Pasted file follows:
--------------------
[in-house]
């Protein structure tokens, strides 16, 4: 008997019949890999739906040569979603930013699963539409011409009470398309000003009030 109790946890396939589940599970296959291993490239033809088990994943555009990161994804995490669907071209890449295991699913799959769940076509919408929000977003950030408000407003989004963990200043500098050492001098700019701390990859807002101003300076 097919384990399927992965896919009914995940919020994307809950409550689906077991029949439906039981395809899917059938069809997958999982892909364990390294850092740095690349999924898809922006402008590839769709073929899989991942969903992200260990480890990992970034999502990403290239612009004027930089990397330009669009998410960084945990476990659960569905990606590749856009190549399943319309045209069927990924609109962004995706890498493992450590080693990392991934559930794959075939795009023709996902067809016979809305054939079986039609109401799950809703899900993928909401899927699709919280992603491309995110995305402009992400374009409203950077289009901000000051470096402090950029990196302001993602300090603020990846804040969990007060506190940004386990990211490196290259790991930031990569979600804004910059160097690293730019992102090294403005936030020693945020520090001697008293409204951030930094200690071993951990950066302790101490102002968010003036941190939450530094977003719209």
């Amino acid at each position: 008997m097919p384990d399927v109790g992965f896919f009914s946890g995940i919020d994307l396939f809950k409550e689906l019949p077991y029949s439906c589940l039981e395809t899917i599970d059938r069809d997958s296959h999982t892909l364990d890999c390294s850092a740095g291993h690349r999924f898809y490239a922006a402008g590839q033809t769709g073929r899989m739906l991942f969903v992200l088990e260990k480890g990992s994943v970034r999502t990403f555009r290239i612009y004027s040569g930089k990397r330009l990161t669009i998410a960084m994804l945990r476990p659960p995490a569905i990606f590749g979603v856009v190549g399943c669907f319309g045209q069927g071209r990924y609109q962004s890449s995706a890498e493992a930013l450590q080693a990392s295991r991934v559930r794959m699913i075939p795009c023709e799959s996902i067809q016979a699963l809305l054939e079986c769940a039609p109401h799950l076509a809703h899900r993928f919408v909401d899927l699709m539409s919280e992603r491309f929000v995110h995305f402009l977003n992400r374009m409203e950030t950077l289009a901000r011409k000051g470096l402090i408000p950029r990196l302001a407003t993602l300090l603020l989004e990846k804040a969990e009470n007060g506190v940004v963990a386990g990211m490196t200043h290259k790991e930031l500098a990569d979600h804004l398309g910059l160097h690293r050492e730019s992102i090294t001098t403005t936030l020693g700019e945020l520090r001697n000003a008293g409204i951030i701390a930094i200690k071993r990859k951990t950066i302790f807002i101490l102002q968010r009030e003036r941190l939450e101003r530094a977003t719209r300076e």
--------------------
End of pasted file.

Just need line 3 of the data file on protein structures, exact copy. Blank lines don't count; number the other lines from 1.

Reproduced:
């Amino acid at each position: 008997m097919p384990d399927v109790g992965f896919f009914s946890g995940i919020d994307l396939f809950k409550e689906l019949p077991y029949s439906c589940l039981e395809t899917i599970d059938r069809d997958s296959h999982t892909l364990d890999c390294s850092a740095g291993h690349r999924f898809y490239a922006a402008g590839q033809t769709g073929r899989m739906l991942f969903v992200l088990e260990k480890g990992s994943v970034r999502t990403f555009r290239i612009y004027s040569g930089k990397r330009l990161t669009i998410a960084m994804l945990r476990p659960p995490a569905i990606f590749g979603v856009v190549g399943c669907f319309g045209q069927g071209r990924y609109q962004s890449s995706a890498e493992a930013l450590q080693a990392s295991r991934v559930r794959m699913i075939p795009c023709e799959s996902i067809q016979a699963l809305l054939e079986c769940a039609p109401h799950l076509a809703h899900r993928f919408v909401d899927l699709m539409s919280e992603r491309f929000v995110h995305f402009l977003n992400r374009m409203e950030t950077l289009a901000r011409k000051g470096l402090i408000p950029r990196l302001a407003t993602l300090l603020l989004e990846k804040a969990e009470n007060g506190v940004v963990a386990g990211m490196t200043h290259k790991e930031l500098a990569d979600h804004l398309g910059l160097h690293r050492e730019s992102i090294t001098t403005t936030l020693g700019e945020l520090r001697n000003a008293g409204i951030i701390a930094i200690k071993r990859k951990t950066i302790f807002i101490l102002q968010r009030e003036r941190l939450e101003r530094a977003t719209r300076e």